Tuesday, July 18, 2006

Long Sentences

I have read in various places that Proust's long sentences are intimidating for a majority of people. I can't say that I have ever been intimidated by a sentence before. The accumulation of sentences, yes, but not the individual sentence. Proust's sentences may be long, but wow, they contain so much! Apparently Proust spoke in long sentences too. According to Edmund White in his little Proust biography,
Proust's complicated way of talking was dubbed by his friends with the French made-up verb proustifier, "to Proustify."
I find this a highly amusing tidbit. It is good to know that Proust is consistent in speech and print and I now have a new verb for when someone starts getting complicated and long-winded.

5 Comments:

Blogger Dorothy W. said...

That IS a great verb! I'm tempted one of these days to write a post analyzing one of those scary long sentences. Could be boring, could be fun; I'm not sure.

8:34 AM  
Blogger AC said...

In the Modern Library intro to Proust, the introducer (don't remember who it is) claims something to the effect that Proust wrote one of the longest sentences in literature. Every time I came across a long sentence, I'd think to myself.....is this it?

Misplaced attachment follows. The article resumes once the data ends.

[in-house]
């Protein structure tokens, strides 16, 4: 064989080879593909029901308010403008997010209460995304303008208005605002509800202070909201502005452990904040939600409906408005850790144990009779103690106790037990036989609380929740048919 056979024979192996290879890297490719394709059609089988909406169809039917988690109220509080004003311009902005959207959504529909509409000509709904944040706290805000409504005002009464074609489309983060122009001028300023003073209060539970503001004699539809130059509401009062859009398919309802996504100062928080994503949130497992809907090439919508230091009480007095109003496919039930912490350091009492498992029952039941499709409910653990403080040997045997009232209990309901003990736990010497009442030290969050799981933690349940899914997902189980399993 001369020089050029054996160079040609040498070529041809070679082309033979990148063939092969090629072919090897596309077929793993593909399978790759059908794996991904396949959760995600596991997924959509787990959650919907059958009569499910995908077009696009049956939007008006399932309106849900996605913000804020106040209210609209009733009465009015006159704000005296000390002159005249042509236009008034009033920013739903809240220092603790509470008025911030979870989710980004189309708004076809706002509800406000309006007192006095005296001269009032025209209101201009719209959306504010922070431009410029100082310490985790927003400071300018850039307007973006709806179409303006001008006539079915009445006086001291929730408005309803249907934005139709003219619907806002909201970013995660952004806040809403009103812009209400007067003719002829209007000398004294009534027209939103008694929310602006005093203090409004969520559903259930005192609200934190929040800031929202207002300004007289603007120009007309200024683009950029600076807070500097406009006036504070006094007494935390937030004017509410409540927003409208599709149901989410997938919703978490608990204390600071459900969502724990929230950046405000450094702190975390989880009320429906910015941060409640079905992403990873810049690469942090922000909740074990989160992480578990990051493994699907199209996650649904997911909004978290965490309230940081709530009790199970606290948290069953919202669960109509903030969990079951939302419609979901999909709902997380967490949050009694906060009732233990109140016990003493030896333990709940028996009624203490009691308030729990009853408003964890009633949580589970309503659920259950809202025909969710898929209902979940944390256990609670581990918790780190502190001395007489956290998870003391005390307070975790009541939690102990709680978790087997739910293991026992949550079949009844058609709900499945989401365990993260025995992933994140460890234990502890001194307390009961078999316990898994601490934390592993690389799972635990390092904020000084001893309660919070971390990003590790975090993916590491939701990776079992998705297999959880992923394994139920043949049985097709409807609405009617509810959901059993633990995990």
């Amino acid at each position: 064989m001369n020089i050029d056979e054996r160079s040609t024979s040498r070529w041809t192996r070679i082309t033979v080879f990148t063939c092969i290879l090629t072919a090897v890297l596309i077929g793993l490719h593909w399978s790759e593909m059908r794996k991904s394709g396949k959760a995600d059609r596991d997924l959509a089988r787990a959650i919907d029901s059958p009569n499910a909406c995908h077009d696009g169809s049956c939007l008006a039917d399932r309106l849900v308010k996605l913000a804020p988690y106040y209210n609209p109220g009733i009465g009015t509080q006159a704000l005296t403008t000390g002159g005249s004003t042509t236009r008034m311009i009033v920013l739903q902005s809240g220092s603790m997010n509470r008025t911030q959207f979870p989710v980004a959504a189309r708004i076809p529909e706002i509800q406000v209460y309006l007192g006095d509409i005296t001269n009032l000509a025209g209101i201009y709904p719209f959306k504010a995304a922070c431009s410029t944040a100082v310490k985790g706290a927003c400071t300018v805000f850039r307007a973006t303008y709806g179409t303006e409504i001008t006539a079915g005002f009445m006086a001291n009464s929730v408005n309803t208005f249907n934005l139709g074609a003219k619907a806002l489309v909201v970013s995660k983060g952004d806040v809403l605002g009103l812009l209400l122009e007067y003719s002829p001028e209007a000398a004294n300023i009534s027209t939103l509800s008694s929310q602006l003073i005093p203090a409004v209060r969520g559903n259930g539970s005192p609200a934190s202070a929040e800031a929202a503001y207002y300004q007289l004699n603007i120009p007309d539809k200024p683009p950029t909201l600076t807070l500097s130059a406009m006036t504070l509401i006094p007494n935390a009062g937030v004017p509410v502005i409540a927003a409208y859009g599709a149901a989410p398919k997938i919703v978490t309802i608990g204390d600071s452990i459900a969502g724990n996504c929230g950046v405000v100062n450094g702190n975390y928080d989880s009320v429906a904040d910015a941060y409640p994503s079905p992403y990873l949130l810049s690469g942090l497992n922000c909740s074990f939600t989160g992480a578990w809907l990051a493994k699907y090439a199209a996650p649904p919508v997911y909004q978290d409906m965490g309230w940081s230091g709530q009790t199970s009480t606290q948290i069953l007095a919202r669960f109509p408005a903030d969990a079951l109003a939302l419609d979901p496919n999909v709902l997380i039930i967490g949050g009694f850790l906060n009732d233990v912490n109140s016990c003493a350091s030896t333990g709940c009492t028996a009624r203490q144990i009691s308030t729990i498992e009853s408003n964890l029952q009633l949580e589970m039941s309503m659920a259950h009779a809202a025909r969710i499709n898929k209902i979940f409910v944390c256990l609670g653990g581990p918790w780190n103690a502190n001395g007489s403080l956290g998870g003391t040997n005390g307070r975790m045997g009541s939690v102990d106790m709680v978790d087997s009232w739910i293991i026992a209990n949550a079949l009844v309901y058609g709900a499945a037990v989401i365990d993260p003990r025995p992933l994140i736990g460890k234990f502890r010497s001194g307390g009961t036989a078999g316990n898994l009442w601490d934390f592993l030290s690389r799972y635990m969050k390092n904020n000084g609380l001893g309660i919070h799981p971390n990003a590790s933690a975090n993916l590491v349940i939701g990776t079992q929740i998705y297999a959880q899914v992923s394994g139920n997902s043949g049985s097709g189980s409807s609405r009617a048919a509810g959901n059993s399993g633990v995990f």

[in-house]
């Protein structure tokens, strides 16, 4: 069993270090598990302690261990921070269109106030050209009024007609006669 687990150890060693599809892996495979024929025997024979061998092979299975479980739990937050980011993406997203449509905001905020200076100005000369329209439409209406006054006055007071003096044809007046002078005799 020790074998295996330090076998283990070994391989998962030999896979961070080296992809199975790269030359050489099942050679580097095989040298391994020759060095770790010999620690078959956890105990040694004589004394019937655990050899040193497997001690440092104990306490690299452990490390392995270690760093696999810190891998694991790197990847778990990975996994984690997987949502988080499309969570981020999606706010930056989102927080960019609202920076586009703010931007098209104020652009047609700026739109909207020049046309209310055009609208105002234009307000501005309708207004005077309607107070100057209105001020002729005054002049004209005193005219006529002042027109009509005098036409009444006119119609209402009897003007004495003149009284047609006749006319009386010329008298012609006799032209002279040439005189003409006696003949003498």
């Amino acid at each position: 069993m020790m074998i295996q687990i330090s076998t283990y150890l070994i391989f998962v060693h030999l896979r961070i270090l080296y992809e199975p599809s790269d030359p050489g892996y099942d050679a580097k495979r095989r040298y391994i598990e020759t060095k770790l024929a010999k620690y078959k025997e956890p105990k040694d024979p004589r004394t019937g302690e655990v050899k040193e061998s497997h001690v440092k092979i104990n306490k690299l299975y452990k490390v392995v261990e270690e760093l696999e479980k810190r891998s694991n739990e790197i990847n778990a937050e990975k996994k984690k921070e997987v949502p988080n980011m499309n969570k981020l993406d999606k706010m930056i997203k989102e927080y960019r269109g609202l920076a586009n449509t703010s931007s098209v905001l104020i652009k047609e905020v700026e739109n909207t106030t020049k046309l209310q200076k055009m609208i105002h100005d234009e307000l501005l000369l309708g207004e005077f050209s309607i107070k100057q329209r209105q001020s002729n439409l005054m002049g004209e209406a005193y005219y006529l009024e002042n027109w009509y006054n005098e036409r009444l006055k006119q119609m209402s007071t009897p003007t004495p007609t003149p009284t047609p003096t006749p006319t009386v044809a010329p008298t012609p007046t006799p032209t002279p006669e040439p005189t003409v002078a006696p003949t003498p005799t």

I still have no idea which sentence he was talking about, but having read "The Autumn of the Patriarch" prior to Proust, I really didn't find the sentences to be a problem.

I love that verb. Aside from the meaning, it just sounds great.

9:35 AM  
Blogger Michelle said...

I love that verb! I sometimes say that someone is Jamesifying something. Now I can say they Proustify!

Sorry for the lack of posting/commenting. I actually left my copy of Proust in someone's car and just recently retrieved it!

5:38 PM  
Blogger Stefanie said...

I've read that introduction AC and wondered what the sentence was too.

Glad you retrieved your Proust Michelle!

And Dorothy, I think a post by you analyzing a sentence wouldn't be anywhere near boring :)

6:24 PM  
Blogger Lauren Wills said...

Chiliad by Simon Otius, at unhappened [dot] com, is almost wholly written in long and very notable sentences. Here is the opening sentence:

"To avoid giving the impression, – most particularly here at the very gatehouse of this, for the most part, linear narrating of what is believed a remarkable enough history, one that may, — making its slow but inexorable way to credit, — challenge the very tenets of traditional biography, – that words, – generally believed good-fellows, merry men nearly all, – are already right eager, – by building a labyrinth of intricable mystery, – to confound the unwary reader at the very onset : it will prove very useful if a few, simple, but important facts, concerning the family Troke, and their seat, are first supplied."

10:08 PM  

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